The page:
On 27 September 2021 the Wenzhou Intermediate Court issued a decision awarding Siemens damages of Rmb1 million (inclusive of reasonable costs) in a trademark civil infringement proceeding. The defendants – Mr Wang and Ms Kong – manufactured fake Siemens switches, sockets and accessories. Wang had been convicted in a previous criminal prosecution proceeding.
Wang began his counterfeiting business in 2016. In July 2017 he was arrested by the public security bureau of Pizhou City (of Xuzhou) for counterfeiting Siemens switches and sockets. Given that this was his first offence and the scale of the counterfeiting business was small, in August 2017 he was released on bail pending trial. In September 2018, he was convicted of counterfeiting a registered trademark and sentenced to two years in prison and three years on probation (from 22 September 2018 to 21 September 2021) and fined Rmb100,000 by the Xuzhou Intermediate Court of Jiangsu Province.
Wang resumed his counterfeiting business almost immediately after his release. This time he colluded with Kong and relocated to Wenzhou, Zhejiang Province to resume the manufacture and sale of counterfeit Siemens switches, sockets and accessories. By the time that the police raided their premises (12 June 2019), the counterfeit products had generated over Rmb700,000 in sales. On 19 November 2020, the Court of Ouhai District, Wenzhou found Wang and Kong guilty of counterfeiting registered trademarks. In view of the fact that Wang committed multiple crimes when he was still on probation, the court revoked his probation and affirmed that the circumstances merited combining the punishment for several offences. It duly sentenced Wang to three years in prison and fined him Rmb400,000. Combined with the original sentence rendered by the Xuzhou Intermediate Court, this amounted to a cumulative prison sentence of four years and six months and fines of Rmb500,000. The court sentenced Kong to one year and five months in prison and fined her Rmb100,000.
Siemens opined that the fact that Wang had continuously and repeatedly committed trademark infringement over a long period of time and showed no sign of repentance after being subject to criminal penalties substantiated his blatant malice and the gravity of the circumstances. In early 2021 Siemens filed a civil infringement lawsuit with the Wenzhou Intermediate Court, contending that punitive damages should be applied and demanding Rmb1 million to cover its financial losses, along with reasonable expenses incurred by trying to stop the infringement.
The court resorted to the Interpretation of the Supreme People's Court on the Application of Punitive Damages to the Trial of Civil Cases involving Infringement of Intellectual Property Rights (Judicial Interpretation) to assess punitive damages.
Article 3.1 of this enumerates the metrics that courts should take into account when determining wilful infringement, including:
the type and status of the infringed IP right;
the popularity of the products involved; and
the relationship between the defendant and the plaintiff or interested parties.
Article 3.2.(5) further provides that where the defendant commits acts of piracy or counterfeiting involving a registered trademark, a court may make a prima facie presumption of wilfulness.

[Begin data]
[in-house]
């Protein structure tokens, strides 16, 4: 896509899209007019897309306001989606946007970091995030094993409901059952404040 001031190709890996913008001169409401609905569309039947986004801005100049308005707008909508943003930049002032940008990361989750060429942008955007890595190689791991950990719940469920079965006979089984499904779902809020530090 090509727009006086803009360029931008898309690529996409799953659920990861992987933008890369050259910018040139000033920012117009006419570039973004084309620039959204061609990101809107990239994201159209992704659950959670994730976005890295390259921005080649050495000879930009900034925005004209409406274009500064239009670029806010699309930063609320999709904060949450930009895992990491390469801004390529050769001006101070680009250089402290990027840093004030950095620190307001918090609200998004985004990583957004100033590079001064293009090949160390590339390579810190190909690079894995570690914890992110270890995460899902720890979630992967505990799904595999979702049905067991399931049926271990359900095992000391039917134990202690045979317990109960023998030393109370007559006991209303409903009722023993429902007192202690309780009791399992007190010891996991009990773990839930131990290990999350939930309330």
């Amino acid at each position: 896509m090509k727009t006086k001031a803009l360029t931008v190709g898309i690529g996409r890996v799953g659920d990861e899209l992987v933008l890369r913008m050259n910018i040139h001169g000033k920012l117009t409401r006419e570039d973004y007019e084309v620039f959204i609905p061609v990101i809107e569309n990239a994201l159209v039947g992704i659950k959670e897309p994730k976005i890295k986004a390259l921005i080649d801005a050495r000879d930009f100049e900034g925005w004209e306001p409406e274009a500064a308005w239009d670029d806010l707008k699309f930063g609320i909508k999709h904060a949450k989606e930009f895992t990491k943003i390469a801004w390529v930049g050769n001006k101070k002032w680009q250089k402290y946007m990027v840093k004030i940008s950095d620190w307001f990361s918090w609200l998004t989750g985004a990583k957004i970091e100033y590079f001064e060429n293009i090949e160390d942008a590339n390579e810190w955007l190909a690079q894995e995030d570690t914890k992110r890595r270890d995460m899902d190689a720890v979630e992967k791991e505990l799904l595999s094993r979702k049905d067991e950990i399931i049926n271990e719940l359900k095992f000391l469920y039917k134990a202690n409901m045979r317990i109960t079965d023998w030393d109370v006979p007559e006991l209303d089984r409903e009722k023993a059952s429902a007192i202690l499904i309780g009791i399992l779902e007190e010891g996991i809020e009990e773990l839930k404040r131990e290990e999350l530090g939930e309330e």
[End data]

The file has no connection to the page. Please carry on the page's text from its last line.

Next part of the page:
The court affirmed that back in 2012 the SIEMENS mark had been recognised by the Guangzhou Intermediate Court as a well-known trademark in Class 9. The fact that the defendants were engaged in counterfeiting a well-known trademark was sufficient to prove that they had committed wilful infringement.
Likewise, Article 4.1 of the Judicial Interpretation enumerates the metrics that courts should take into account when determining the severity of the infringement circumstances, including:
the infringement methods and frequency;
the duration, geographical scope, scale and consequences of the infringement; and
the infringer’s actions during the lawsuit.
Article 4.2(1) further stipulates courts may find the infringement circumstances serious if the defendant commits the same or a similar tort again after having an administrative penalty imposed or being found liable for infringement.
The fact that Wang was convicted in two criminal proceedings for counterfeiting the SIEMENS mark and that a substantial number of counterfeit goods were seized from his premises sufficed to prove the gravity of the infringement. The court thus concluded that Wang was subject to treble punitive damages.
Considering the sales amount of the counterfeit Siemens products totalled Rmb820,000 and an estimated industry profit margin of 30%, the court ascertained that the actual loss suffered by Siemens amounted to Rmb246,000. On top of that, Wang was obliged to indemnify Siemens for punitive damages of Rmb738,000. The damages plus the reasonable costs Siemens incurred in stopping the infringement well exceeded Rmb1 million. The court therefore fully supported the plaintiff’s indemnity claim and ordered Wang to pay Rmb1 million, of which Rmb200,000 was to be jointly and severally borne by Kong.
The defendants did not appeal and the decision has now come into effect.
The decision reiterates that where a civil subject is held liable in an administrative or criminal proceeding this will not prevent them from being held liable for the same act in a civil proceeding. In addition, where their property is insufficient to cover all the fines and damages imposed by the court, civil damages should be prioritised. In this way it is hoped that the application of punitive damages and clarification on the priority in bearing indemnifying liabilities will help to financially cripple counterfeiters and deter them from ever infringing again.